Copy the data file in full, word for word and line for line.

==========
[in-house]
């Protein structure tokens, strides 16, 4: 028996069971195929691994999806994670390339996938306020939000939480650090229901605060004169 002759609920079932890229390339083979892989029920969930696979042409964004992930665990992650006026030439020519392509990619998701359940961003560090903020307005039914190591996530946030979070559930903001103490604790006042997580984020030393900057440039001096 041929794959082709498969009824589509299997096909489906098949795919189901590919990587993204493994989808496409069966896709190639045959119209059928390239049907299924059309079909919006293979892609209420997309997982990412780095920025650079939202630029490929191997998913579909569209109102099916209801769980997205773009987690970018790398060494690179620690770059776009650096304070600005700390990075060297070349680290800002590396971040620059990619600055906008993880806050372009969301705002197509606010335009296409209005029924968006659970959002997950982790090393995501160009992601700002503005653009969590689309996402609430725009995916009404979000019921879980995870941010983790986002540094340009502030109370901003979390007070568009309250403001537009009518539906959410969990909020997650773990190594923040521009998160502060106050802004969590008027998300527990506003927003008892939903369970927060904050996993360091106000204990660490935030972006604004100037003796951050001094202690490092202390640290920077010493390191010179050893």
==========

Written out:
[in-house]
């Protein structure tokens, strides 16, 4: 028996069971195929691994999806994670390339996938306020939000939480650090229901605060004169 002759609920079932890229390339083979892989029920969930696979042409964004992930665990992650006026030439020519392509990619998701359940961003560090903020307005039914190591996530946030979070559930903001103490604790006042997580984020030393900057440039001096 041929794959082709498969009824589509299997096909489906098949795919189901590919990587993204493994989808496409069966896709190639045959119209059928390239049907299924059309079909919006293979892609209420997309997982990412780095920025650079939202630029490929191997998913579909569209109102099916209801769980997205773009987690970018790398060494690179620690770059776009650096304070600005700390990075060297070349680290800002590396971040620059990619600055906008993880806050372009969301705002197509606010335009296409209005029924968006659970959002997950982790090393995501160009992601700002503005653009969590689309996402609430725009995916009404979000019921879980995870941010983790986002540094340009502030109370901003979390007070568009309250403001537009009518539906959410969990909020997650773990190594923040521009998160502060106050802004969590008027998300527990506003927003008892939903369970927060904050996993360091106000204990660490935030972006604004100037003796951050001094202690490092202390640290920077010493390191010179050893």